Migration of birds with transmitters

Database with information about Lesser and Greater Spotted Eagles

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Migration of birds with transmitters

Post by Felis silvestris » April 9th, 2012, 10:27 pm

Migration map including Estonian Lesser and Greater spotted Eagles:

http://birdmap.5dvision.ee/index.php?lang=en#

Discussion and other updates: viewforum.php?f=65




Short guide

All the birds are visible by default. Deselect one or few birds whose path you don't want to see.
Mark checkbox 'route', if you would like to see graphical trace.
Select, whether you would like to see all points or just one point per day.

If these choises have been made, you will see bird's last position on map.

To see animation, then click 'Play' under the map.
Click 'Pause' to stop animation. Resume by clicking 'Play' again.
You can scroll step-by-step forward or backward by daily or weekly hops.
Click "To Start" again to play animation again from start.

Default time is last year and season, also last locations are displayed. You can select earlier periods and/or years.

Program works slower:
if you select all birds,
if you watch graphical trace,
if you select all points,
if you have slow internet connection,
with old computer.


Program works faster:
if you select 1...3 birds simultaneously,
if you see only location without trace,
if you take one point per day,
if you have quick internet connection,
with new computer.

For best performance we suggest Google Chrome brauser.
If the questions appear, please turn: urmas@kotkas.ee

Images are by Urmas Sellis, if not mentioned other author.

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Post by Felis silvestris » April 9th, 2012, 10:27 pm

*

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Post by Felis silvestris » April 9th, 2012, 10:28 pm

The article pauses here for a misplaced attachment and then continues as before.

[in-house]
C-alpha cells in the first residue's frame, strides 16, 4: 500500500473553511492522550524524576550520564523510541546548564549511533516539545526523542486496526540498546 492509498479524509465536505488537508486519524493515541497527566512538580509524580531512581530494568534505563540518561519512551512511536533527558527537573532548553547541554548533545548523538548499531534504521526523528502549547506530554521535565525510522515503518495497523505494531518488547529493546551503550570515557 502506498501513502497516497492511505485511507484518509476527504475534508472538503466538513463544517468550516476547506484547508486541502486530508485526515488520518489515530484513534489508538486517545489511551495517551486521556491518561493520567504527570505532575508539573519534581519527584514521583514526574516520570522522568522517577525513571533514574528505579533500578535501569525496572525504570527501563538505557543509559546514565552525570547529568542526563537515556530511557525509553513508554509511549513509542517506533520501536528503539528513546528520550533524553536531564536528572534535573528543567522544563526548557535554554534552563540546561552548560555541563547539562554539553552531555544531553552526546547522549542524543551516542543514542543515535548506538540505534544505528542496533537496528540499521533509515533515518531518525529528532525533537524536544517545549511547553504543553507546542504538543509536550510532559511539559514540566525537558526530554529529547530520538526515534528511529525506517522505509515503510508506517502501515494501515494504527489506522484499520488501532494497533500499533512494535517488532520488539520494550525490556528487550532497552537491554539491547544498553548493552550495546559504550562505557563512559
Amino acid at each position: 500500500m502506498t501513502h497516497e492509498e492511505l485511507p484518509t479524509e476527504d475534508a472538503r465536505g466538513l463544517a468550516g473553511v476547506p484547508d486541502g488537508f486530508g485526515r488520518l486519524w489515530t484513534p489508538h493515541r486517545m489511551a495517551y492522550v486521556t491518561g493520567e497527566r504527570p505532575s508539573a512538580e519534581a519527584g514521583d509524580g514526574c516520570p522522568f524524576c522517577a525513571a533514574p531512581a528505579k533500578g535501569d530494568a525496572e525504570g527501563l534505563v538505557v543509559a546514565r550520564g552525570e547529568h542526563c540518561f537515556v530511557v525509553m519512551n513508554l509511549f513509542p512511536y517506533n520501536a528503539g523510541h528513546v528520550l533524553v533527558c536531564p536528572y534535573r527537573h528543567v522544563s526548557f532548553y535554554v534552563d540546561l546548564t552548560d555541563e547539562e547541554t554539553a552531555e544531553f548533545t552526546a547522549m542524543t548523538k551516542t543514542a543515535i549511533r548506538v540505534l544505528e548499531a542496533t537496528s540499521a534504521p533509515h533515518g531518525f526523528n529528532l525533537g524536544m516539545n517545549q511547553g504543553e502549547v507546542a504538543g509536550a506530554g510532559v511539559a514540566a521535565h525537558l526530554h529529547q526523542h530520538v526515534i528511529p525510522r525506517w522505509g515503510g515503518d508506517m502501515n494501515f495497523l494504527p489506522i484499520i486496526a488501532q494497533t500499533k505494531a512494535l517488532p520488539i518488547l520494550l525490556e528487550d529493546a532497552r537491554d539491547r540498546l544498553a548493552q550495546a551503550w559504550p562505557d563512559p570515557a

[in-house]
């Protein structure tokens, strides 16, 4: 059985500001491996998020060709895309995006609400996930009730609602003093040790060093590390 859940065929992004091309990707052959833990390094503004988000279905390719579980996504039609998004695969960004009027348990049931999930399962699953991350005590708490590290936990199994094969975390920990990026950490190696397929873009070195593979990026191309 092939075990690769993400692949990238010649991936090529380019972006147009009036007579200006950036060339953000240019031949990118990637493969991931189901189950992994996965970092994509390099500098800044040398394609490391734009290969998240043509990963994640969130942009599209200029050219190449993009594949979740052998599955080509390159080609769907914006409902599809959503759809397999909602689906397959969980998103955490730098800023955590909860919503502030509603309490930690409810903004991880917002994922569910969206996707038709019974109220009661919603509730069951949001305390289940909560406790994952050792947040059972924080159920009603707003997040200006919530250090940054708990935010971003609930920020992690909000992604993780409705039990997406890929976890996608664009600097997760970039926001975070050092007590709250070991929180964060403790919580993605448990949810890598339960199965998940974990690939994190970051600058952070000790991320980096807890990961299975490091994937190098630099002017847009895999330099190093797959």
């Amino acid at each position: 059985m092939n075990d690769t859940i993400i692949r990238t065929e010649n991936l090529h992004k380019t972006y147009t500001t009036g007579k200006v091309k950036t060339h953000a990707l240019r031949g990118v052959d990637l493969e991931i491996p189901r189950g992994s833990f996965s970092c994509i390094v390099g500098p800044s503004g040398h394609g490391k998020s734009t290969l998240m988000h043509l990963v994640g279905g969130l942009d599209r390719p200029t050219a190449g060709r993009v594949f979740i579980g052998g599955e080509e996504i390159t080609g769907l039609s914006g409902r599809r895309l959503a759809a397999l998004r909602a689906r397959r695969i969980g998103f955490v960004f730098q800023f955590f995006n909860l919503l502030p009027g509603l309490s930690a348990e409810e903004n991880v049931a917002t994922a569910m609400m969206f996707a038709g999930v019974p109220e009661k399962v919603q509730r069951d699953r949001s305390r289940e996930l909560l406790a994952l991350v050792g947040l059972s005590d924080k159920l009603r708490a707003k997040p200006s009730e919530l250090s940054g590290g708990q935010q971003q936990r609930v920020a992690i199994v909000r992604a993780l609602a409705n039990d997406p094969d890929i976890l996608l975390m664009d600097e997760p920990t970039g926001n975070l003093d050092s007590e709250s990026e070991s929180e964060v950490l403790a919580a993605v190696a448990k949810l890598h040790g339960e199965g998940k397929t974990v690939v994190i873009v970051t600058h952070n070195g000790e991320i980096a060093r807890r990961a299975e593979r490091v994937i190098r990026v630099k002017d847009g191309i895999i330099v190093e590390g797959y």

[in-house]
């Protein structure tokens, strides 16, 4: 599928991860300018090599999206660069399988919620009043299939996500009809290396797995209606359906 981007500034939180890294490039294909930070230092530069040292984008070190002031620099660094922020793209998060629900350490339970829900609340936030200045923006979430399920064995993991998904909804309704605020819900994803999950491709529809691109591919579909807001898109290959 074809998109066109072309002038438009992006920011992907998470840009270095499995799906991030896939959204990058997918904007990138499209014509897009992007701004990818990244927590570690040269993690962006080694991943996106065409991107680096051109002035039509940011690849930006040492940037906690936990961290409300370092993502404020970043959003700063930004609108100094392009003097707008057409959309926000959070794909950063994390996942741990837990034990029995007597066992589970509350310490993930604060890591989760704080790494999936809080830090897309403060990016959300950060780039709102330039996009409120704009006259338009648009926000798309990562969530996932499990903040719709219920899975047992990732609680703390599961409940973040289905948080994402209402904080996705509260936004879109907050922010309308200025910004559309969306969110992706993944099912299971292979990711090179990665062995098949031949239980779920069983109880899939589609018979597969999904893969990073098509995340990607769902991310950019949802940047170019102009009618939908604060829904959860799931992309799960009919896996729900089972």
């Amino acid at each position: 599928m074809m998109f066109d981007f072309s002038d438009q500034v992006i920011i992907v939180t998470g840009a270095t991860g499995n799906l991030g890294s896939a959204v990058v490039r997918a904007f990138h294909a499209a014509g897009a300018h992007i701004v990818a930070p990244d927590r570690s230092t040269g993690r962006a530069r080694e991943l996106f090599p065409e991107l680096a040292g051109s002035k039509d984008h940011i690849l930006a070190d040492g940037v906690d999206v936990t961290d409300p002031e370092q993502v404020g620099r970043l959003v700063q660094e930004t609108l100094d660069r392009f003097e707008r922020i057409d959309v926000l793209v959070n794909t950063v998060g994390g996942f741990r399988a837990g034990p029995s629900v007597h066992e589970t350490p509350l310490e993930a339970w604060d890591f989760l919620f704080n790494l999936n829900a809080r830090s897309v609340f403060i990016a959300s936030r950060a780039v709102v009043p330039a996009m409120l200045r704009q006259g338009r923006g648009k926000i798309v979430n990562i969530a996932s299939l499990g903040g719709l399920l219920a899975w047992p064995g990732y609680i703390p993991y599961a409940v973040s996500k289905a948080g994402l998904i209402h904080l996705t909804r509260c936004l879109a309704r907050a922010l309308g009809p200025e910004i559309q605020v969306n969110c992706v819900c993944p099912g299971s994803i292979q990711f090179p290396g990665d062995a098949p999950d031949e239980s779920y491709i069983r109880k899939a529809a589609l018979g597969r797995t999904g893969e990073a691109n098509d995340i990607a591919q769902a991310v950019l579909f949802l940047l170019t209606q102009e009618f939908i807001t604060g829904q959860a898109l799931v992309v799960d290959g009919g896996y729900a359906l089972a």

German sources - birds with transmitters

1. Deutsche Wildtierstiftung

2. Frühjahrszug der besenderten Schreiadler 2012 - Information by B.-U. Meyburg

3. Frühjahrszug der besenderten Schreiadler 2013 - Information by B.-U. Meyburg

4. Herbstzug der besenderten Schreiadler 2013 - Information by B.-U. Meyburg

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Post by Felis silvestris » April 9th, 2012, 10:28 pm

1. Deutsche Wildtierstiftung 2008

Follow a LSE to Africa:

http://maps.google.de/maps/ms?hl=de&ie= ... .40625&z=2


NB: no active map!

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Post by Felis silvestris » April 9th, 2012, 10:28 pm

2. Frühjahrszug der besenderten Schreiadler 2012 - Information by B.-U. Meyburg

Information by E-mail (April 8, 2012)

Derzeit haben wir noch 10 Schreiadler auf Sendung:

23196: Ad. Männchen Ste. (M-V). Wurde 2005 von mir besendert. Ein Aufsatz über dieses Tier erschien vor wenigen Monaten:

Torsten Langgemach & Bernd-Ulrich Meyburg:

Funktionsraumanalysen - ein Zauberwort der
Landschaftsplanung mit Auswirkungen auf den
Schutz von Schreiadlern (Aquila pomarina) und
anderen Großvögeln.

und kann von mir angefordert werden.

Dieser alte Sender funktioniert nur noch sporadisch in Afrika. Letzte Ortung am 13.2.12 in Sambia NW von Lusaka.

36235: Ad. Männchen BS (BB), besendert im Sommer 2006. Am 6.4.12 mittags in der nördlichen Mittelslowakeim (noch ca. 575 km vom Brutplatz), am 7.4. abends 180 km weiter gezogen südl. Oppeln in Schlesien geortet. Der Vogel dürfter in den nächsten Tagen am Brutplatz in Brandenburg eintreffen.

41861: Dieses ad. Weibchen war bei der Besenderung am Brutplatz (D) in der nördl. Uckermark im Sommer 2004 als einziger Schreiadler bisher beringt (als Nestling 2000 in M-V). In den vergangenen Jahren hatte es stets Bruterfolg. Über diesen Vogel wurde wiederholt in der Literatur berichtet. Bei ihm wurde erstmals der Besuch weit entfernter, fremder Nester nachgewiesen. Auf dem Herbstzug 2011 konnte der Vogel in Israel an einem Schlafplatz gut fotografiert werden. Der Sender saß perfekt, das Tier machte insgesamt auf den Fotos einen sehr guten Eindruck. Es überwintert stets im NW von Botswana und Norden von Namibia.

Dieses jetzt knapp 12-jährige Tier trägt derzeit den jetzt ältesten noch funktionierend Sender, der inzwischen seit knapp 8 Jahren Ortungen liefert.

Am 3.4.12 mittags wurde der Vogel zuletzt im nördlichen Bulgarien nahe der Grenze zu Rumänien SE von Bukarest geortet.

84370: Dieses Männchen vom Brutplatz Go (M-V) wurde 2008 besendert. Am 7.4.12 wurde es zuletzt mittags im Flug knapp östl. von Istanbul mit einer Geschwindigkeit von 40 km/h geortet.